To our knowledge, this study is the largest clinical experience with anticoagulation-related ICH. Of more than 141 000 ICH hospitalizations, 10.6% of patients were receiving warfarin and 3.5% were receiving NOACs prior to ICH. While both prior use of warfarin and prior use of NOACs were associated with the increased odds of mortality compared with no prior use of OACs, patients with prior use of NOACs compared with those with prior use of warfarin were more likely to have favorable outcomes in terms of in-hospital mortality and disability. Moreover, prior use of concomitant antiplatelet therapy was associated with increased odds of in-hospital mortality among patients with preceding warfarin therapy, but such significant differences were not observed among patients with preceding NOAC therapy, likely because of the smaller sample size of patients with prior NOAC use.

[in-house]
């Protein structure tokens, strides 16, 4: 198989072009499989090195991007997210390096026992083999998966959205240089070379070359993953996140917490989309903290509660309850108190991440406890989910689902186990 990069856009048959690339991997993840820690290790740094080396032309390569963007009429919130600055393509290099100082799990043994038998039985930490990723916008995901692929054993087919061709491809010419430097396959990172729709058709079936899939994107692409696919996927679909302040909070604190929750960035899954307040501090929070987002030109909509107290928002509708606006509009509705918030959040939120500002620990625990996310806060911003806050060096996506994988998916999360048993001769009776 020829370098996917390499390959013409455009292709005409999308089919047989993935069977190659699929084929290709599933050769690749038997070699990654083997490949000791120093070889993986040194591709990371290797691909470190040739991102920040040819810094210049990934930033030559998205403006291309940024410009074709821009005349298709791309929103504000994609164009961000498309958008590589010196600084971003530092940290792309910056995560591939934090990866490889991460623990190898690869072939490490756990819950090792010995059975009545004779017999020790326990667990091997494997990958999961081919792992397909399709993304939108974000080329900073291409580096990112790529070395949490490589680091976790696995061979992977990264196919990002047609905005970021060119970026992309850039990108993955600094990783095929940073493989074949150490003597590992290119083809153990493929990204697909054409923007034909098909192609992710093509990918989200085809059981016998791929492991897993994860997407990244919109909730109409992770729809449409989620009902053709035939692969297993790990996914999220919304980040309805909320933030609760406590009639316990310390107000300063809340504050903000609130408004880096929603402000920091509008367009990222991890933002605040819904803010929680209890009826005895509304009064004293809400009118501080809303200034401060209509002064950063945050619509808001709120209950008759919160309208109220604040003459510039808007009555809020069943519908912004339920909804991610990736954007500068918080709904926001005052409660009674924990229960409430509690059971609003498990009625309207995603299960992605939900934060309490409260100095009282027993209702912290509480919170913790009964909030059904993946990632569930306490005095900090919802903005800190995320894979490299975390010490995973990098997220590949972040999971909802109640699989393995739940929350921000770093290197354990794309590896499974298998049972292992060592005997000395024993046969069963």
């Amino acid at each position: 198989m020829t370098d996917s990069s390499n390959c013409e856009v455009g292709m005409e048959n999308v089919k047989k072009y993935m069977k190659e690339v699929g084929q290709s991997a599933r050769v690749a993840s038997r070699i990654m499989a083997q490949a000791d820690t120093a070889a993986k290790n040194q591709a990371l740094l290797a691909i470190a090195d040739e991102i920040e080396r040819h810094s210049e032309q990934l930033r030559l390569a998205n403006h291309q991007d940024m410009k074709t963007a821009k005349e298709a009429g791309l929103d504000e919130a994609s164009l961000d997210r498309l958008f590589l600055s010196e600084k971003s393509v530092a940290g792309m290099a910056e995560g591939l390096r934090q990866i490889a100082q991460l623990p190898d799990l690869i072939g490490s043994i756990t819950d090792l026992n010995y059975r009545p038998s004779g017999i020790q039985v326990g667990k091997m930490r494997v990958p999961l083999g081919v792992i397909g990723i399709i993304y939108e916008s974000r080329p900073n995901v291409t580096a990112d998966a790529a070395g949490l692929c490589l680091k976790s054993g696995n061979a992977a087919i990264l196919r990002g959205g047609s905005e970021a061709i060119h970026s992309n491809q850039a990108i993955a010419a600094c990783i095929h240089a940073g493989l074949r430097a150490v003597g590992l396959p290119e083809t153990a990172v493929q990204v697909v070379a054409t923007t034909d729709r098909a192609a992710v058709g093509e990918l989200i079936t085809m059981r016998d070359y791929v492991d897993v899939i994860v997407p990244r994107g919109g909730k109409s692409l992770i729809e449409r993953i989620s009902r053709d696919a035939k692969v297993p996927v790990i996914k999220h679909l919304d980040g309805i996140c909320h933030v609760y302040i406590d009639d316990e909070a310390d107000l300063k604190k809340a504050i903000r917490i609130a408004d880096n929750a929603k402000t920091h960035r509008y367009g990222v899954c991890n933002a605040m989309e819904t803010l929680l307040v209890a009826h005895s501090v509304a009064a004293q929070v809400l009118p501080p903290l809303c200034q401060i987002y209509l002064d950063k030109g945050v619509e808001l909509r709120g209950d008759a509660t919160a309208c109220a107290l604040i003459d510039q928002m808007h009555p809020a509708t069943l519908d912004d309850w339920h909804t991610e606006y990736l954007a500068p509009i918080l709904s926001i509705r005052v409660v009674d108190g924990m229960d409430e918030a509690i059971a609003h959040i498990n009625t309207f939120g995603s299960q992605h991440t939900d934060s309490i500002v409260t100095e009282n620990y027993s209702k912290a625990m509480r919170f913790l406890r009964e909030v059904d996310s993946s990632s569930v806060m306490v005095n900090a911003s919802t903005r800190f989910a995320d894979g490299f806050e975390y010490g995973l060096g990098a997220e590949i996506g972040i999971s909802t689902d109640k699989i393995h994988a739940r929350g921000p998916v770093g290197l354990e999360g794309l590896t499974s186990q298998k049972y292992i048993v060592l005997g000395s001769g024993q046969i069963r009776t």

Prior studies have demonstrated that warfarin users were at increased risk of ICH, and warfarin-associated ICH was associated with larger hematoma volumes,14 higher rates of hematoma expansion,15 and worse clinical outcomes as compared with spontaneous ICH.16 Although randomized clinical trials comparing the efficacy and safety of NOACs with warfarin showed lower incidence of ICH in patients receiving NOACs, there have been limited data regarding the potential effect of preceding NOACs on ICH outcomes. Two previous studies evaluated anticoagulation-related ICH and found that mortality in NOAC-treated patients was numerically lower than that in warfarin-treated patients; however, the differences were not statistically significant, which was likely due to the small number of ICH cases in the NOAC groups (n = 97 and 101).17,18 Other studies with a limited number of cases suggested that smaller ICH volume, lower likelihood of hematoma expansion, and better functional outcomes occurred in patients taking NOACs compared with warfarin.19-21